Climate Change: 40°C summer temperatures could be common in the UK by 2100, says Met Office

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The probability of anywhere in the UK hitting 40°C is likely to increase rapidly in the coming decades and become the new norm by the end of the century, according to new research.

Normally, the UK is only expected to see 40°C heat once in every 100 to 300 years. Under moderate climate change, however, this might rise to every 15 years by 2100.

The paper also stated that 40°C heat could occur every 3.5 years in a scenario of extremely high GHG emissions, as suggested by the mathematical model devised at the Met Office in the UK.

It may be mentioned here that the highest temperature ever recorded in the UK – 38.7°C – has been confirmed by the Met Office last year.

“This research shows human-caused climate change has set us on a course to see temperature extremes in the UK that would be highly unlikely under a ‘natural’ climate, although urgent action to reduce emissions now can significantly reduce the occurrence of extreme high temperatures in the UK in the future,” Co-author and head of the Met Office National Climate Information Centre Dr Mark McCarthy, said.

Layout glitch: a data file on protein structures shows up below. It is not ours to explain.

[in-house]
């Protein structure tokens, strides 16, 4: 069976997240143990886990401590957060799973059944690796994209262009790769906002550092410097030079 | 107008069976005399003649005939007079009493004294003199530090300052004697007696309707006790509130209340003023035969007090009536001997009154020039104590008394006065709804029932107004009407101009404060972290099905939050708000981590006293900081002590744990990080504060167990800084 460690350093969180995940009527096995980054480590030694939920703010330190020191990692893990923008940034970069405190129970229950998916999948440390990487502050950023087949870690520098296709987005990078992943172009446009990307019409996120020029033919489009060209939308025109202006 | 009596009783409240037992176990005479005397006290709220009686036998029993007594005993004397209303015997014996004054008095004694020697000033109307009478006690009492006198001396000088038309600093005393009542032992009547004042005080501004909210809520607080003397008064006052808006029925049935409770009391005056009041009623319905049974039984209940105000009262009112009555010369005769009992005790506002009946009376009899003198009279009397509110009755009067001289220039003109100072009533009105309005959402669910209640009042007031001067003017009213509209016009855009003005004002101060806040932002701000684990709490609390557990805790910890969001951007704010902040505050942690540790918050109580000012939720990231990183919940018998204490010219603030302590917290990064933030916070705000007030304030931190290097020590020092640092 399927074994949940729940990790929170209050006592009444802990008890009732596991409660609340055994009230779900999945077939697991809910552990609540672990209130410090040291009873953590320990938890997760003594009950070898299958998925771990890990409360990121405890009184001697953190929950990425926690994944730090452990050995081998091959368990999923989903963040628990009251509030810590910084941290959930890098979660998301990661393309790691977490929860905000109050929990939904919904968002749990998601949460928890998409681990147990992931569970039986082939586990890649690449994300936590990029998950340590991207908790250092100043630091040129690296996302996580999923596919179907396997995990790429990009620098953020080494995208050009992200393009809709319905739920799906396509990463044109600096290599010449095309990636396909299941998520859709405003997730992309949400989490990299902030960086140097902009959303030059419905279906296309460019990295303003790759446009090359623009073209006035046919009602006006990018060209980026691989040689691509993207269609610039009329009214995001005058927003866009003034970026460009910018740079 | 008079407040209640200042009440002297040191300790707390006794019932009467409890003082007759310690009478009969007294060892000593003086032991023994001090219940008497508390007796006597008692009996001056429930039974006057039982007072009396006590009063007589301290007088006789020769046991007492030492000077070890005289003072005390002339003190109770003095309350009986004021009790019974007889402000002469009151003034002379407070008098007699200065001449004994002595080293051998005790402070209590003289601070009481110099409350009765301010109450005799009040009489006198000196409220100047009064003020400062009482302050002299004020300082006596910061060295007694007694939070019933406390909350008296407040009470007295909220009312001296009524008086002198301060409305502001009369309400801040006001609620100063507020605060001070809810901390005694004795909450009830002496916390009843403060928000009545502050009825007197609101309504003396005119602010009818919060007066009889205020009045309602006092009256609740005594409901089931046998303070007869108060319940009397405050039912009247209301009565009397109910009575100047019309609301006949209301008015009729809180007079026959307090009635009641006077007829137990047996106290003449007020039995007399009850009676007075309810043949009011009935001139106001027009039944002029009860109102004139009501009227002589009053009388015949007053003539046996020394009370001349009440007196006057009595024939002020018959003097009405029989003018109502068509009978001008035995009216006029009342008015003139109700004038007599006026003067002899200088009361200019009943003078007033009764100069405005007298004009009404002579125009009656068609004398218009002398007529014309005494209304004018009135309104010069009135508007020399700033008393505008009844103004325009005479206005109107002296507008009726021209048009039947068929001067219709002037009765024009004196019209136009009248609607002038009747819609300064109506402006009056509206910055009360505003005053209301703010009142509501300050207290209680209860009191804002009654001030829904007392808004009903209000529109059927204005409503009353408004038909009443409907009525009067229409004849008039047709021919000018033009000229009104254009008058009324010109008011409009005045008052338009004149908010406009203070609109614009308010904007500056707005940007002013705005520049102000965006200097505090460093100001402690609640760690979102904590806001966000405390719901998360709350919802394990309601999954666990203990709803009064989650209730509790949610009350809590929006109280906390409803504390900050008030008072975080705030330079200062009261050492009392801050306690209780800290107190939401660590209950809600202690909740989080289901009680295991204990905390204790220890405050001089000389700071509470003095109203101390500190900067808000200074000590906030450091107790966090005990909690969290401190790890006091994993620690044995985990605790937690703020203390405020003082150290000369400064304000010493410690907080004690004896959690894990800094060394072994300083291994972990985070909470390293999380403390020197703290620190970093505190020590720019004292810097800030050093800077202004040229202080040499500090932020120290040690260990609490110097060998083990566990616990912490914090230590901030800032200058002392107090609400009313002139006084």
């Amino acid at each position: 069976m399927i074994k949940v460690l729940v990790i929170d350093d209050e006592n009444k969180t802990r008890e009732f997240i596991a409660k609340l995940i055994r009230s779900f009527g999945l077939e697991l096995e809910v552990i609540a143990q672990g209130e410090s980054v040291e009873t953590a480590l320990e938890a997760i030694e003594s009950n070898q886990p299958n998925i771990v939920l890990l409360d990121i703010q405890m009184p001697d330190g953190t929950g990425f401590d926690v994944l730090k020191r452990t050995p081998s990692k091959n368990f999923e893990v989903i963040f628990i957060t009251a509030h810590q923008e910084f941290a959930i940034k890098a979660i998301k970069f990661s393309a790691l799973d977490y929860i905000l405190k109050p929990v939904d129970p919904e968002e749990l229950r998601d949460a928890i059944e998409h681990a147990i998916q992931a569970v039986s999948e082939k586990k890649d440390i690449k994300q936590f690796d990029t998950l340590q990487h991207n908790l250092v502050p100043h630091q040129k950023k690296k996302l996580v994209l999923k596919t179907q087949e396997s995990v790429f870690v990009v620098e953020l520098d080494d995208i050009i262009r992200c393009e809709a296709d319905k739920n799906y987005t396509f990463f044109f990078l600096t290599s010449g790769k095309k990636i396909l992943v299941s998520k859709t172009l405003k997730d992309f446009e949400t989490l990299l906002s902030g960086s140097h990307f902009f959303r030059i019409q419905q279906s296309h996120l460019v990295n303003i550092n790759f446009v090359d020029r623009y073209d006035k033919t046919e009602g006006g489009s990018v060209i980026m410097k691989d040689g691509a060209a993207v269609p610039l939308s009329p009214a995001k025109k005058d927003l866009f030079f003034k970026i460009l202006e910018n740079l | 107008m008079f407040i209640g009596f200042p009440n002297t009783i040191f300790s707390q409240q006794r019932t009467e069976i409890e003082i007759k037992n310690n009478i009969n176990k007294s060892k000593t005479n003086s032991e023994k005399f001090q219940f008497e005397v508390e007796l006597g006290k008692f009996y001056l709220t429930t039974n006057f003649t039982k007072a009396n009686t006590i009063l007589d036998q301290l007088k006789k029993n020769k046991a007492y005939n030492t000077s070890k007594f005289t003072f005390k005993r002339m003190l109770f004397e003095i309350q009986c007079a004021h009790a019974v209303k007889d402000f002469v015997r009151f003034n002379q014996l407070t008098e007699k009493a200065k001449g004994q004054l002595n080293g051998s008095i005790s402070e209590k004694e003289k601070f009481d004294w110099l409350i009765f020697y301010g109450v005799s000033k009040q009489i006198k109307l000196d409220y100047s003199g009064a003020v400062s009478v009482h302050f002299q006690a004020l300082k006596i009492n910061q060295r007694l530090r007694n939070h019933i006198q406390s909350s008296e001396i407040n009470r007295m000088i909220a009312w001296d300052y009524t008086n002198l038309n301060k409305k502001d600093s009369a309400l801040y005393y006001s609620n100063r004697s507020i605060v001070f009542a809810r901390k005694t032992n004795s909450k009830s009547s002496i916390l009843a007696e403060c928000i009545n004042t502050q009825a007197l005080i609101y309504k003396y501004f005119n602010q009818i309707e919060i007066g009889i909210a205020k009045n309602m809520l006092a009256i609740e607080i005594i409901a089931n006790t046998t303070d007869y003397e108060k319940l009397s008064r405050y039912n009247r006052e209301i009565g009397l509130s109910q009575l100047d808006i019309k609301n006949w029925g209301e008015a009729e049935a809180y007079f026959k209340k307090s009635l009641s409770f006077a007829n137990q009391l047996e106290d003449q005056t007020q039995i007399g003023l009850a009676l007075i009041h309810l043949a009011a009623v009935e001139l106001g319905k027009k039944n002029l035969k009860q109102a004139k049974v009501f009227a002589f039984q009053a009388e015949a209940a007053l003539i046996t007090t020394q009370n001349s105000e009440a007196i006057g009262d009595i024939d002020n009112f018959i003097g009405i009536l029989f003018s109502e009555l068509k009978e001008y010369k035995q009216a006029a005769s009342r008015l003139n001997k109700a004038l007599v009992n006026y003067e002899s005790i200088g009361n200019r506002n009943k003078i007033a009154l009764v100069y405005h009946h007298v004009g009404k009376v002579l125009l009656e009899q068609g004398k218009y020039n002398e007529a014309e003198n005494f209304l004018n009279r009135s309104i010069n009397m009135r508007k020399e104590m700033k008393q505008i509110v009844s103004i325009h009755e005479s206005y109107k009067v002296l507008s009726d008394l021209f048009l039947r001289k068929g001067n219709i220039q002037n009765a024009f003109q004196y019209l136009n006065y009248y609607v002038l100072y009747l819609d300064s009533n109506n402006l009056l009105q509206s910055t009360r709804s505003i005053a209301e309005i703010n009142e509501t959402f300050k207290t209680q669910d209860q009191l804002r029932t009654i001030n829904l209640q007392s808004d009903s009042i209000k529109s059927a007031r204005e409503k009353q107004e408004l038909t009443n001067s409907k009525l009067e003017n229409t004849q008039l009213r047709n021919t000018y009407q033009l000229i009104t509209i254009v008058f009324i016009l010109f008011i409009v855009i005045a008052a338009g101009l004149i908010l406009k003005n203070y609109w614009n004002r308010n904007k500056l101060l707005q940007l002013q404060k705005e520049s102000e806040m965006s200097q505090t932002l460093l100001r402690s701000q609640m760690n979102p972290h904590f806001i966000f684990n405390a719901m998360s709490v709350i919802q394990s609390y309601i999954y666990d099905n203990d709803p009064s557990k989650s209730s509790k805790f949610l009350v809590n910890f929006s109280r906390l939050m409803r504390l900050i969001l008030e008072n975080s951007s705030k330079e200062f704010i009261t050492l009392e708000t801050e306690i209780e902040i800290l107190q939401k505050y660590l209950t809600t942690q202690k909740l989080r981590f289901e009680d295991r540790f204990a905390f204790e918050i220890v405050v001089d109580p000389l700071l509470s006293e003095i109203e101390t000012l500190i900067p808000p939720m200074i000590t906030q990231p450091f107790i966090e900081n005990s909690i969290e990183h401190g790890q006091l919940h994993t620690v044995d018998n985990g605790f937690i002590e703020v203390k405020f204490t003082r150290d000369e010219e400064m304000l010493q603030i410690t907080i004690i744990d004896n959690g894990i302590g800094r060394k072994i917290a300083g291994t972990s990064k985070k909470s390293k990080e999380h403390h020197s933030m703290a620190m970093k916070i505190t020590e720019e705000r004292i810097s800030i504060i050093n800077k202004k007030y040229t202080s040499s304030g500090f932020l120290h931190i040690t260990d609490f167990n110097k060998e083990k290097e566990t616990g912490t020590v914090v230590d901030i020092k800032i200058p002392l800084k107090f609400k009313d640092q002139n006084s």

In line with the Paris climate agreement, if the world reduces carbon emissions, then the chances of hitting these dangerous temperatures would be significantly lower, the study revealed.

The research paper has been published in the journal Nature Communications.